Tuesday, 1 November 2011

Is it worth being involved in nurse education?

One of the most rewarding roles I have been done since I began to speak about my experiences of being a patient (I personally dislike the term 'service user') has been to talk to students, especially nurses. I would encourage others to do so - let me explain ..

Little girl me as a nurse!
During the last year I have been honoured to be a patient representative for the Open University on their Nursing Programme Committee. On 12th October I was at the impressive OU at Milton Keynes for a full day workshop. Much of the meeting is concerned with curriculum content. I was asked if for this meeting I would share my experiences and answer the question 'why service user involvement is important'.

I began by asking who of all the professionals in the room had ever been a patient or involved with a loved-one who had needed nursing - every hand went up in the room! Hence, any of us could be asked what we have thought of our care and how it could be improved. Yet why are most of us so reluctant to comment? Is it fear of retribution if we asked for things to be done differently? Is it because when we leave the care we just heave a sigh of relief and decide it's not worth the bother? Yet unless we say what was good and could be improved nothing will change. We are quick to complain about other services and be involved, so why not the health care system?

My first aspect was to explain how I had become involved as an 'in patient' over the years. At first glance it reads like a hypochondriacs list!
  • Viral meningitis and pneumonia at 10 years old
  • Expectant Mum
  • Postnatally depressed Mum
  • Digestive investigations 
  • Hysterectomy
  • Shoulder surgery
Also I was involved in the cancer care for my Grandpa and Alzheimer's for my Grandma; knee surgery with my late partner Clive Gott then dealing with his sudden death at home in February. In my previous career as a teacher for children with severe and profound learning difficulties the role between health and education was often very blurred.

My book 'Eyes without Sparkle - a journey through postnatal illness' (2005, Radcliffe), launched my speaking career and I began to learn more about the subject and was invited to speak at many events. One of the first events I spoke at one of the delegates, Ann Mitchell, was involved in the Open University and that meeting lead to my current involvement. What did I write in the previous post about people popping up again? 

I have been keen to share my experiences with health professional students for several reasons:-
  1. to express gratitude, as without them people like me would not get better
  2. to inspire them to make a positive difference 
  3. to offer constructive feedback
By sharing my stories and anecdotes I encourage them to
  • see the 'bigger picture' of a patients' life
  • see the impact of their actions
  • that small kindnesses can make a huge difference
  • that they can make a real difference
  • think, act and behave differently and more effectively
  • remember the importance of themselves too
If you have been a health professional who has heard me speak, would you say I achieved these?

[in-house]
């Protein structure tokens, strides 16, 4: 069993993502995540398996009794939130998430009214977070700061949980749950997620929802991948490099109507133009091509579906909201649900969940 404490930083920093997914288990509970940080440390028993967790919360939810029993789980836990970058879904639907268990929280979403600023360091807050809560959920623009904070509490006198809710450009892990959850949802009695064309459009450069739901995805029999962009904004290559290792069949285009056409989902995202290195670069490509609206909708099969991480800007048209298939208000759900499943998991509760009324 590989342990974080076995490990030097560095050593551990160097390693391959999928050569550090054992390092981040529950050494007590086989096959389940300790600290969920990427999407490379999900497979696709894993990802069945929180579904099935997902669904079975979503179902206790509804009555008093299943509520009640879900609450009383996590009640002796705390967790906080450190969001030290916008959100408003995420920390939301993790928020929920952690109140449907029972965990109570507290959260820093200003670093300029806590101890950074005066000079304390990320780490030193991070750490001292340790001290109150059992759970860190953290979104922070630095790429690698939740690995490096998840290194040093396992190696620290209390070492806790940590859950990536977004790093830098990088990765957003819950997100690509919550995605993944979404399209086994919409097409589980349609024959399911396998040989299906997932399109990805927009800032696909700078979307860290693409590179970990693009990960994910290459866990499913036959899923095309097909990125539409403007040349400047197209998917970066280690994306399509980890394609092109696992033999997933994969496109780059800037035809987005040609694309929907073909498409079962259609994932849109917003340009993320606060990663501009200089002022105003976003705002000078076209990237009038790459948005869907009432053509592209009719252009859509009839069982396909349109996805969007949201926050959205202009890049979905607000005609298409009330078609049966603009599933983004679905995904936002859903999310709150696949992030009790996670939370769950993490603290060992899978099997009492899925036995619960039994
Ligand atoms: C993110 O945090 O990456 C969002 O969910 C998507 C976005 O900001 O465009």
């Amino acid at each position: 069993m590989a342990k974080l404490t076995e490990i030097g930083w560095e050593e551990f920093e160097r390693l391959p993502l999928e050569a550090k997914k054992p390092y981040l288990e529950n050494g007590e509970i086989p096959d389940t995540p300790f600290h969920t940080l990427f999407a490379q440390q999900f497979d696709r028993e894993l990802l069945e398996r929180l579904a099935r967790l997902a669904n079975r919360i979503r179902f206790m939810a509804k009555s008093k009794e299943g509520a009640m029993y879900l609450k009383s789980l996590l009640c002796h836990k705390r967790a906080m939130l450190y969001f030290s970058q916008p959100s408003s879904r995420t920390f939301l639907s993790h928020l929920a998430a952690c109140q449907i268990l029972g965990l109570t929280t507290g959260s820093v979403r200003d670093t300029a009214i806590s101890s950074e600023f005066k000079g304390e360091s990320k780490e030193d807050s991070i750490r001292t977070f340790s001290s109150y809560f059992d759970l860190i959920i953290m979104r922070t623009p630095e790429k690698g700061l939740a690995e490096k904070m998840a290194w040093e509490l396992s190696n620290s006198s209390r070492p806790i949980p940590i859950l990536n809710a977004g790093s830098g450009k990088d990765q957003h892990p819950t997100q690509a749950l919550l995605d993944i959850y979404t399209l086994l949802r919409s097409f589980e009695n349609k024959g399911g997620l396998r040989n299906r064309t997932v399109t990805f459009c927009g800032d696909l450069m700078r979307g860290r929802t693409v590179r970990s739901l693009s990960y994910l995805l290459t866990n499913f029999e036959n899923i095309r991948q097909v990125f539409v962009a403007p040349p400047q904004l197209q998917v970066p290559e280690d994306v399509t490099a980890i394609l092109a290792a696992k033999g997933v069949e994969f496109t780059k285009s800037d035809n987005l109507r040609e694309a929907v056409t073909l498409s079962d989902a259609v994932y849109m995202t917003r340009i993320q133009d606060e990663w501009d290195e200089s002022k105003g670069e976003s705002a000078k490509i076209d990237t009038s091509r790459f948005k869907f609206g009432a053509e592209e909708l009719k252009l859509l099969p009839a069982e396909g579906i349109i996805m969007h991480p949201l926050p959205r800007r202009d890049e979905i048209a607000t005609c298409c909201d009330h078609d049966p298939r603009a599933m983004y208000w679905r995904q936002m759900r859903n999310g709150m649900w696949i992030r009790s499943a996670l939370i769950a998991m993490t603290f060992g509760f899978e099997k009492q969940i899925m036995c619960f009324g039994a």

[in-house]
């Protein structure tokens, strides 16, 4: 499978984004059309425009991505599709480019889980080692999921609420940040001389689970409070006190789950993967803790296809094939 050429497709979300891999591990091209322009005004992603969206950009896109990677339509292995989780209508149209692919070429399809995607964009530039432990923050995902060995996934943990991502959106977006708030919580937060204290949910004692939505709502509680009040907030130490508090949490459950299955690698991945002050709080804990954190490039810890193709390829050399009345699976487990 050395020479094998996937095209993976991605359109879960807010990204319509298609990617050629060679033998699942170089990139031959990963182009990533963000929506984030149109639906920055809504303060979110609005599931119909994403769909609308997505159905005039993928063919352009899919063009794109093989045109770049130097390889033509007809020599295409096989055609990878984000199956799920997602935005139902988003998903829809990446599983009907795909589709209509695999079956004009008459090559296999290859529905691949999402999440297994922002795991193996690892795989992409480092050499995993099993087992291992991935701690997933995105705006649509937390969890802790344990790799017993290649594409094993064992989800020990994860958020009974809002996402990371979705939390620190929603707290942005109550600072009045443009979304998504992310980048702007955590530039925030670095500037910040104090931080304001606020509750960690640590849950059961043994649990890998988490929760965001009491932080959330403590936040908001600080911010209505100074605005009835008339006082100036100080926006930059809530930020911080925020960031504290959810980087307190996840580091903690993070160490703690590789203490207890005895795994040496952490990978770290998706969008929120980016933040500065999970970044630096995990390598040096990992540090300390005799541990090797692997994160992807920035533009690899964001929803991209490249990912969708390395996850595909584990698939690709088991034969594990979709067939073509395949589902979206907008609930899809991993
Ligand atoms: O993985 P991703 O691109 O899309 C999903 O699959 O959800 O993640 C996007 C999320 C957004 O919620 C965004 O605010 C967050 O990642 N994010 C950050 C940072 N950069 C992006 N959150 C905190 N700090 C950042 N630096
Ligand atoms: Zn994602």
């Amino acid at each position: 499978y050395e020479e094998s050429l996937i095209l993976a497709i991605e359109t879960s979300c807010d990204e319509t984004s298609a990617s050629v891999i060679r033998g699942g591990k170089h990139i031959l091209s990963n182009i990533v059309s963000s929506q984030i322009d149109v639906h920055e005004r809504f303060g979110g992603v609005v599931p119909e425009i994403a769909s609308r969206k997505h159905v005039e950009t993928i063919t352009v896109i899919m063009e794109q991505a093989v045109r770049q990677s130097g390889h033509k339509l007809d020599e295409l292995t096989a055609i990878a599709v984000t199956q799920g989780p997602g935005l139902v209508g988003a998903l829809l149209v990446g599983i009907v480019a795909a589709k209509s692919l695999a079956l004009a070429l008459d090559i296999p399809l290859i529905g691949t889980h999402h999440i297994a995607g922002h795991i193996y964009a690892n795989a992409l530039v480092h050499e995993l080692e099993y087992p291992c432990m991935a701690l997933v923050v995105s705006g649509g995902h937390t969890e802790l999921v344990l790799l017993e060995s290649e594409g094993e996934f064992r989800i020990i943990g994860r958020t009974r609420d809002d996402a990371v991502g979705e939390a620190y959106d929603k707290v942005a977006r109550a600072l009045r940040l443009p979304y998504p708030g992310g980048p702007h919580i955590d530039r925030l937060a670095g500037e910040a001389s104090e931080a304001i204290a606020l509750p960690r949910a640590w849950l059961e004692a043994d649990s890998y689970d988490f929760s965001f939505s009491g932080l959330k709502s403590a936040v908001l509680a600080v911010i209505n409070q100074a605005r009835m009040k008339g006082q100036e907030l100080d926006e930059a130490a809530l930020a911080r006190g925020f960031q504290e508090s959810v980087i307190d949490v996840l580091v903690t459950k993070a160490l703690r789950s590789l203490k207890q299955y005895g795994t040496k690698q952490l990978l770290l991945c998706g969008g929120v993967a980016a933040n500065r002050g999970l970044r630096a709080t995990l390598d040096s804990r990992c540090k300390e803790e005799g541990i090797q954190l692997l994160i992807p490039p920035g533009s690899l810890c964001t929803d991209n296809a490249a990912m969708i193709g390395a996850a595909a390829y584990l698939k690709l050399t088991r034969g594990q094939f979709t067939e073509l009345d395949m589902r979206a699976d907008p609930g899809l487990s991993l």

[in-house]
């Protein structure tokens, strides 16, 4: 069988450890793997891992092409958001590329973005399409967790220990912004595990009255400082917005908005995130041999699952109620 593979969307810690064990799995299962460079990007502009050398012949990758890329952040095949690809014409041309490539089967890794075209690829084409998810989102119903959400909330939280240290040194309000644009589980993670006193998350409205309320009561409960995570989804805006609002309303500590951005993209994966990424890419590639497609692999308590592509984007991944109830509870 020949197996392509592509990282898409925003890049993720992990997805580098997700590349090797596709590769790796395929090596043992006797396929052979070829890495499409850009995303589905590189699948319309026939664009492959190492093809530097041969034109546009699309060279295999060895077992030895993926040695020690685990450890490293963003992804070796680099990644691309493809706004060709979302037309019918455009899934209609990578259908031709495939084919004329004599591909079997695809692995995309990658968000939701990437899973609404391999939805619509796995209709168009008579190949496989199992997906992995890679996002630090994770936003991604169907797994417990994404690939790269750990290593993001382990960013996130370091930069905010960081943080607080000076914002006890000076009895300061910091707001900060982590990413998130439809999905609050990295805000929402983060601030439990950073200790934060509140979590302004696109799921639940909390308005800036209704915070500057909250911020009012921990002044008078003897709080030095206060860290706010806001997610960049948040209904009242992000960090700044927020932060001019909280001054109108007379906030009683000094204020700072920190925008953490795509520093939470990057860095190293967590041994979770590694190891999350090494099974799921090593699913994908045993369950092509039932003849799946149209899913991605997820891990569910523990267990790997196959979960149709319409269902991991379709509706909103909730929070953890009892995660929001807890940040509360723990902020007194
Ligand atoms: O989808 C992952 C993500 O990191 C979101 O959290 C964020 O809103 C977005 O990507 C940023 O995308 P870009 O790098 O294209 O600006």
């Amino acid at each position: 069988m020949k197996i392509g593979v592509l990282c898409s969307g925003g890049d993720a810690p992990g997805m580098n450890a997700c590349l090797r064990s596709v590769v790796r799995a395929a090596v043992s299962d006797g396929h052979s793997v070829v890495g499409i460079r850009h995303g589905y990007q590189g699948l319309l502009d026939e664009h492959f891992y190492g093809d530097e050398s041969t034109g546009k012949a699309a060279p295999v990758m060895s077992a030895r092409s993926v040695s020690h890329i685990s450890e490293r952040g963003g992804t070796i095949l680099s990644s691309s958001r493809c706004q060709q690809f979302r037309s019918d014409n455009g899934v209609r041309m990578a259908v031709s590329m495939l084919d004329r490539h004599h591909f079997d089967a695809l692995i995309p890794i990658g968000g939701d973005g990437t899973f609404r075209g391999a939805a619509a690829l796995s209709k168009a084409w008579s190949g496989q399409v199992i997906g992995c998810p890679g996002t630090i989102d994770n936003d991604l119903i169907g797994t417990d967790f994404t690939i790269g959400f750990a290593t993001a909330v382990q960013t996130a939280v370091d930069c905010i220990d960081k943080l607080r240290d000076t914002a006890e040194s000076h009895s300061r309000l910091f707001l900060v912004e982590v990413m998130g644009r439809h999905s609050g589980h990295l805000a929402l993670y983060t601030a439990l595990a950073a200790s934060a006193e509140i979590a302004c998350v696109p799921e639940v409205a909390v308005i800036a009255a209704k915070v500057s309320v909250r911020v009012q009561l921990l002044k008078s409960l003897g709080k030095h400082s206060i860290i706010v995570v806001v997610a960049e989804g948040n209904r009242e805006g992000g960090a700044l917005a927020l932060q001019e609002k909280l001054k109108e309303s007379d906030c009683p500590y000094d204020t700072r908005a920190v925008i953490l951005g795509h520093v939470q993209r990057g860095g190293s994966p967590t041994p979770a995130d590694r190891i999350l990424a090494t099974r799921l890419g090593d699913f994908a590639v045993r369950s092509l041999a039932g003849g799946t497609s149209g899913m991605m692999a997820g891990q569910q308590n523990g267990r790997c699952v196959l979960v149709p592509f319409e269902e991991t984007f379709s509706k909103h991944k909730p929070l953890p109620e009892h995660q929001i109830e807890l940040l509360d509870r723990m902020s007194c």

I believe that patients should be involved in the development of the nursing education programme because the 'professionals' can become immersed in targets, figures, outcomes and statistics. As patients we can remind them that real lives, real feelings and real impact are affected as a result. All other services involve their customers in feedback so why not nursing and health care?

I was also asked to outline my personal impact from being involved in the past years as a speaker, writer and campaigner for health. I share this list, not to gloat, but to encourage others to share their experiences. 
  • Individuals - I am told that my story has convinced some not to take their own lives but to seek that hope and 'light at the end of the tunnel'; it has encouraged some to train in the health professions; it has improved individual practice in how professionals communicate and deal with patients.
  • Universities - through my talks to students individuals have been inspired to set up groups, e.g. No Secrets; course content has been modified; I have been a critical reader for Open University courses.
  • Conferences - e.g. Patient Safety in Colchester  - see the comments on my impact
  • My blog - now over 56,000 views! Who knows the impact from sharing - even it annoys some people it gets a reaction!
  • Children's centres and postnatal work - through the workshops my colleague Ann and I run we are aware of an increasing positive impact on the lives of many. 
  • Media, education and politics - I have many messages saying how my stories have made a positive difference
  • Charity work - I feel that all of my journey has 'come together' through my role as trustee for the Joanne (Joe) Bingley Memorial Foundation. 
Whilst I was speaking at the Open University my thoughts were with Chris and family and friends as it was Joe's inquest. 

We often don't know where events in life will take us or who we meet.

I wish I had been able to speak more and spread awareness about postnatal illness and how serious it can be. Through the charity I hope to be part of an incredibly effective team of patients and loved ones who can work together to improve services.

The Open University would love more people to be involved with their nursing programmes design and development. Please email me at elaine@hanzak.com if you would like details.

Who knows what a difference we can make together?

Elaine x


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